We are thrilled to announce that we’ve secured certification for our Crown Jewel program, and that this Organic Sumatra, along with an Organic Uganda, will be the first to join the menu as fully certified 10kg Organic Crown Jewels.
When it comes to coffee from Indonesia, most of the rules get bent a little for physical grading. This coffee is a rare exception to the frequently high moisture and water activity samples we often see, landing at slightly elevated but quite stable 11.7% moisture and a moderately high but still reasonable 0.600 water activity. Now that it’s landed and warehoused in Oakland, most of the risk of fading in transit has passed, and this coffee should remain flavorful so long as moderately cool and dry storage conditions are maintained. It has a pretty low density and fairly large and widespread screen size. You’ll likely find this to behave uniquely in the roaster, so keep an eye on Candice and Evan’s notes below – small changes in profile may well have dramatic results in the cup.
Ina Junus recently updated us with the local varieties, which she’s listed as “Tim-tim” and “Ateng.” Tim-tim is the local name for the Timor Hybrid, a naturally occurring arabica-robusta cross that sprung up spontaneously in the early part of the 20th century on the island of Timor, after robusta was introduced to combat a devastating leaf rust outbreak. “Ateng” is one of many names for a local Catimor hybrid (Timor Hybrid x Caturra), which is highly popular as it maintains the dwarf morphology of the Caturra and is very productive (earning it a “super” nickname) with the distinction of harvesting in its second year and having higher than average quality for an interogressed cultivar. “Ateng” was the stage name of a well-loved and short-of-stature Indonesian comedian, and the name was adopted for the cultivar, sometimes accompanied by “Jaluk” (the name of the village where it was first introduced in the late 1980s). I’ve also seen the cultivar referred to as “Sigarar Utang,” a phrase that, in local dialect, indicates how quickly the farmer may repay their debt based on the early maturation and high yield.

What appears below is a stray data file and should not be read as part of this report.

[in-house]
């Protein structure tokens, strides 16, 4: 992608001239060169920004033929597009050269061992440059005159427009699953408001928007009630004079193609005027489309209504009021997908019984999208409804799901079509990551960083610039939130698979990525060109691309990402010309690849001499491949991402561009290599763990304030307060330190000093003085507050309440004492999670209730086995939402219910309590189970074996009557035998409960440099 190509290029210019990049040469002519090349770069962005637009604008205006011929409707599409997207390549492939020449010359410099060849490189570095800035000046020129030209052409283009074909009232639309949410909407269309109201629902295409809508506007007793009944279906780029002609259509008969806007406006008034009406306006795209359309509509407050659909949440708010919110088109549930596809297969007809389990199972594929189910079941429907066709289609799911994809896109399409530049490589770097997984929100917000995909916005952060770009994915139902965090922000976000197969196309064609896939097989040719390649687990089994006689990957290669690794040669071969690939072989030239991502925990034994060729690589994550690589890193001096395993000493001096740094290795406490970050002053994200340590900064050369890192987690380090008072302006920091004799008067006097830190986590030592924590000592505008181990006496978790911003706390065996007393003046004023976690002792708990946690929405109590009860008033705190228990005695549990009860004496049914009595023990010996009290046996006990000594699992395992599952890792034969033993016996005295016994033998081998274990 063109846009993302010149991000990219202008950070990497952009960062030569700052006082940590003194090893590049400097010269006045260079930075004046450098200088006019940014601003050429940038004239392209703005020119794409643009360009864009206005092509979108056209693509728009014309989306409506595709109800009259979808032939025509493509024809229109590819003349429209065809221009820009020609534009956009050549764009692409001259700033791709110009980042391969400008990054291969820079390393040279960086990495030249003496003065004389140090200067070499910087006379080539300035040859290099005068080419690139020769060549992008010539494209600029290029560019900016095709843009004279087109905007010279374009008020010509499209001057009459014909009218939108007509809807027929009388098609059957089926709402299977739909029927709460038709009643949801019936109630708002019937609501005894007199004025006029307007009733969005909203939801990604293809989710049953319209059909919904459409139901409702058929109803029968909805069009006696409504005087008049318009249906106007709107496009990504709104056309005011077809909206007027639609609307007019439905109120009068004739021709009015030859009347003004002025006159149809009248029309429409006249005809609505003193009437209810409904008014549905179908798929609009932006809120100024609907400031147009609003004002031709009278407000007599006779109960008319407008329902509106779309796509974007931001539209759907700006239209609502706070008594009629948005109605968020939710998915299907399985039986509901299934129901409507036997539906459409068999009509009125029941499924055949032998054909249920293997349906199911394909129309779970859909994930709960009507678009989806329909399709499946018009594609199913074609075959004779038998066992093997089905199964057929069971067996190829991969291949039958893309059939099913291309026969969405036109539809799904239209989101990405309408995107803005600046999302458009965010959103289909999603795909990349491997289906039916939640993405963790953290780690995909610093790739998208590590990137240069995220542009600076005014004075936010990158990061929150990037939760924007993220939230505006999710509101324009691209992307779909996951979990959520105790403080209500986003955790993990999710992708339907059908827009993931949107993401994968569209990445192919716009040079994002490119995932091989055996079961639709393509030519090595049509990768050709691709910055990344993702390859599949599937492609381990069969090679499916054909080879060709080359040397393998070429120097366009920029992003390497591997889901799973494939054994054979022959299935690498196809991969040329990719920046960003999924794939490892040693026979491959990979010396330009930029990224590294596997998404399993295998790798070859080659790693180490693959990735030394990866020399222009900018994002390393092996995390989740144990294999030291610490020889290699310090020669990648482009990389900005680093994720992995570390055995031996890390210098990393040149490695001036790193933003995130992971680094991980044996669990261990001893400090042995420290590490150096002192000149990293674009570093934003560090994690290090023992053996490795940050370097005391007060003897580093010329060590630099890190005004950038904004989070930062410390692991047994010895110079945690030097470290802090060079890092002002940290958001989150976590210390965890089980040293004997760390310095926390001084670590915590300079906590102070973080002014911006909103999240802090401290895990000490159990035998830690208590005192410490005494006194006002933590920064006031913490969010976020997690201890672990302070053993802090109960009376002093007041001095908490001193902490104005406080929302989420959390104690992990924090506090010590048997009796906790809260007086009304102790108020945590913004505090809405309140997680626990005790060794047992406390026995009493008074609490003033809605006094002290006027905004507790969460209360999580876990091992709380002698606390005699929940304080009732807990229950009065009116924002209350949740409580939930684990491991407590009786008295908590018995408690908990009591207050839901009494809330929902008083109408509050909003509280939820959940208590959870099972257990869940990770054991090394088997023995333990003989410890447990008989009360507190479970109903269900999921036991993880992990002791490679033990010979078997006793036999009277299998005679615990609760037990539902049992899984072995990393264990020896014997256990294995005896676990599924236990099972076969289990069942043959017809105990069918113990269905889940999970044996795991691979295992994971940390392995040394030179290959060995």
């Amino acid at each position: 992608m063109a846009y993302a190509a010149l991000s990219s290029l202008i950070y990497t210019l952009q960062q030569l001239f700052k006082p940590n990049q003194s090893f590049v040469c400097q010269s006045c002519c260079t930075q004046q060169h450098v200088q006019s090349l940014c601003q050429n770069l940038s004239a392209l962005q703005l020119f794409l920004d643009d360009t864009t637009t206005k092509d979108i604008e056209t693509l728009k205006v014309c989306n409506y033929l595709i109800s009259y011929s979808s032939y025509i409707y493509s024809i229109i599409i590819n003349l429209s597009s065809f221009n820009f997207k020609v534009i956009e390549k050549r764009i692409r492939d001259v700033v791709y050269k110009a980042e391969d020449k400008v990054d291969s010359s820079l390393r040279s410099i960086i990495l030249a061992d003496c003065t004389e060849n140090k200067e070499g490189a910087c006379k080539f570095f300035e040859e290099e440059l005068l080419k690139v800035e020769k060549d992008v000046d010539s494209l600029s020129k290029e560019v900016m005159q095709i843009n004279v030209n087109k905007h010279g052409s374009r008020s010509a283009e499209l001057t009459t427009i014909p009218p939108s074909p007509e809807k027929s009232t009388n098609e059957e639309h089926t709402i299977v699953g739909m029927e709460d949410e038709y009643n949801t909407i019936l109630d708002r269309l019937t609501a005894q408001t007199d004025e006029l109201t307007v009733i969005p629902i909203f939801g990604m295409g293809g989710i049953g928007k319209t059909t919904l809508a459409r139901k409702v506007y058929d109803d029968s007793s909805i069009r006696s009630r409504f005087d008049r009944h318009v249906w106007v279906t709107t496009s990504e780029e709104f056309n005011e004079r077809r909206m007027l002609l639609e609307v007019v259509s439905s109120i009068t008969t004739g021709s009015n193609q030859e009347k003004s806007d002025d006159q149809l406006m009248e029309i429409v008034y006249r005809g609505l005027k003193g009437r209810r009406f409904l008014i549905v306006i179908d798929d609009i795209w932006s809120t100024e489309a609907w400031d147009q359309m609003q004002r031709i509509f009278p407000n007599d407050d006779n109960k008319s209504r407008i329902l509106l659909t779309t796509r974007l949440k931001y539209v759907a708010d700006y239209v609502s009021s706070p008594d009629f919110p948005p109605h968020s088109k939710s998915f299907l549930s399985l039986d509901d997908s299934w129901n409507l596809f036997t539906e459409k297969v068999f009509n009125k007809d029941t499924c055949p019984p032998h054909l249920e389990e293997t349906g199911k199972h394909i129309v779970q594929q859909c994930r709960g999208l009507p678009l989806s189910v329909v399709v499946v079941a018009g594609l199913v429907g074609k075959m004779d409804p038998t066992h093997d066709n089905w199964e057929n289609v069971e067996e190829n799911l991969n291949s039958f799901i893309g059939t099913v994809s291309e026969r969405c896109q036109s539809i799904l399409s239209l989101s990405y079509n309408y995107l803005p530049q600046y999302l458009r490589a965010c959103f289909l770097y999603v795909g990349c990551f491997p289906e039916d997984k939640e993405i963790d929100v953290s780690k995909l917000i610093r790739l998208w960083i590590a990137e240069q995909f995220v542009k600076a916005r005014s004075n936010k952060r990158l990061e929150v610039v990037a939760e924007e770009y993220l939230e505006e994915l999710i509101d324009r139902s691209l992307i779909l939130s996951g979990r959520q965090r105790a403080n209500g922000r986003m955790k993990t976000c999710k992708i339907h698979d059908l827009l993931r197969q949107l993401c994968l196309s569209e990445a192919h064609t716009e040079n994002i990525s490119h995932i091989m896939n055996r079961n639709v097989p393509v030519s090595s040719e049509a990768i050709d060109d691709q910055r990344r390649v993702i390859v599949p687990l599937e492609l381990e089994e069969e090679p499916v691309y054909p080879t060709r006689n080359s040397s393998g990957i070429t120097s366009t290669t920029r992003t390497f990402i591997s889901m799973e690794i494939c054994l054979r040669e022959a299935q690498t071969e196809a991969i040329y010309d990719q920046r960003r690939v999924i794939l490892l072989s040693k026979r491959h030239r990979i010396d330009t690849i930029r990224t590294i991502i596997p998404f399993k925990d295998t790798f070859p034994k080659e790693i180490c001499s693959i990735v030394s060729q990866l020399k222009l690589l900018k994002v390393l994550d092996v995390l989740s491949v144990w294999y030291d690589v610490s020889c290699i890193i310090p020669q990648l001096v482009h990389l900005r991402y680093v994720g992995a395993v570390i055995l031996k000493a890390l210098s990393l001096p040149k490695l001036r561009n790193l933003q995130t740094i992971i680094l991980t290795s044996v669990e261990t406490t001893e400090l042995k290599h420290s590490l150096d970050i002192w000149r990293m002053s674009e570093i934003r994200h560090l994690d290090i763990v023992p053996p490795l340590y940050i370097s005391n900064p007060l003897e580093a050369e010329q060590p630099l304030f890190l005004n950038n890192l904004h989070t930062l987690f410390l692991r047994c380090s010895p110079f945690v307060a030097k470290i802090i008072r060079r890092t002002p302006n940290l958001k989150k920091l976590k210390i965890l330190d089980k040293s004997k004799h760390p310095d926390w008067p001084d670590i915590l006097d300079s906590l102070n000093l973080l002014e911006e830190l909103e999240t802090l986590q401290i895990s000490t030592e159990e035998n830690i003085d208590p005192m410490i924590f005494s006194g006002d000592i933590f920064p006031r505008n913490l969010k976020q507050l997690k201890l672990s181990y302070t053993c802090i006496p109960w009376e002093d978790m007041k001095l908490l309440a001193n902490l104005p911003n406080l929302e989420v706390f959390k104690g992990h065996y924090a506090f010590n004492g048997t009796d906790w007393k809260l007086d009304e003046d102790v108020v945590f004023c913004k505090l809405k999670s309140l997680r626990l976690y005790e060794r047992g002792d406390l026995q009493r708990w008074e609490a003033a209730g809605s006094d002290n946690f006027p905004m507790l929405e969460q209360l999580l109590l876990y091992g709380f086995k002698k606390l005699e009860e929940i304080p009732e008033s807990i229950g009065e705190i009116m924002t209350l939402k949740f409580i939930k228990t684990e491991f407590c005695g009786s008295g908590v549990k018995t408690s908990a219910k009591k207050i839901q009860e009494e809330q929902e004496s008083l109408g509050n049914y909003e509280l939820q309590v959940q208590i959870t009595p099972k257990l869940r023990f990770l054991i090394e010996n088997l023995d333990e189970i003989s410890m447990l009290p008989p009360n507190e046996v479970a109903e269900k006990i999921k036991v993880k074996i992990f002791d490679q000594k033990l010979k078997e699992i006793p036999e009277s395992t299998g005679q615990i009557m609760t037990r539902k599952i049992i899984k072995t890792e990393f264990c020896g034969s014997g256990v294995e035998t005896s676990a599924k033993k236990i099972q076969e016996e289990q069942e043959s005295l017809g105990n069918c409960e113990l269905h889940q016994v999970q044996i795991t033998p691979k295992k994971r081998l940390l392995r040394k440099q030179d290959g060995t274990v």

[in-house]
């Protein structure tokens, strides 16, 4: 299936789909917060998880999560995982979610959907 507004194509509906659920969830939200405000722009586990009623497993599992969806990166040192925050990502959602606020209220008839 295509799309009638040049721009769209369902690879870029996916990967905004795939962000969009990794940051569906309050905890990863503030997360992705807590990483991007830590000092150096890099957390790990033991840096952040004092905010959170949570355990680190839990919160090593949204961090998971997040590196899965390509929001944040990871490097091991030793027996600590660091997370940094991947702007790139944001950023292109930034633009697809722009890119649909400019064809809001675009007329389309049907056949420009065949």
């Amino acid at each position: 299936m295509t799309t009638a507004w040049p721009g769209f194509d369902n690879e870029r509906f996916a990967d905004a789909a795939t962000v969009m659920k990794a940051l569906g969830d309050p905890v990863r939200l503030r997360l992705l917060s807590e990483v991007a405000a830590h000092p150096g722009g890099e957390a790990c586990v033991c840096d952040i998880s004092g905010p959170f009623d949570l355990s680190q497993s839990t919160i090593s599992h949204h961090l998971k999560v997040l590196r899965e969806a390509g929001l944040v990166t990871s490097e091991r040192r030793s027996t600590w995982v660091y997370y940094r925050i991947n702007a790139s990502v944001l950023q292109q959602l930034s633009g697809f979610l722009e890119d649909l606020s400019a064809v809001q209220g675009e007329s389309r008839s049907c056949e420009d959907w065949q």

It’s always a pleasure to cup coffees from Indonesia and Sumatra is one of my favourite origins. There is the historic assumption that you would be looking at earthy, chocolatey flavor profile with low acidity. However, that assumption has been challenged for a few years, especially when you factor in the far superior and quality driven processing that is being seen more and more from producers from this origin.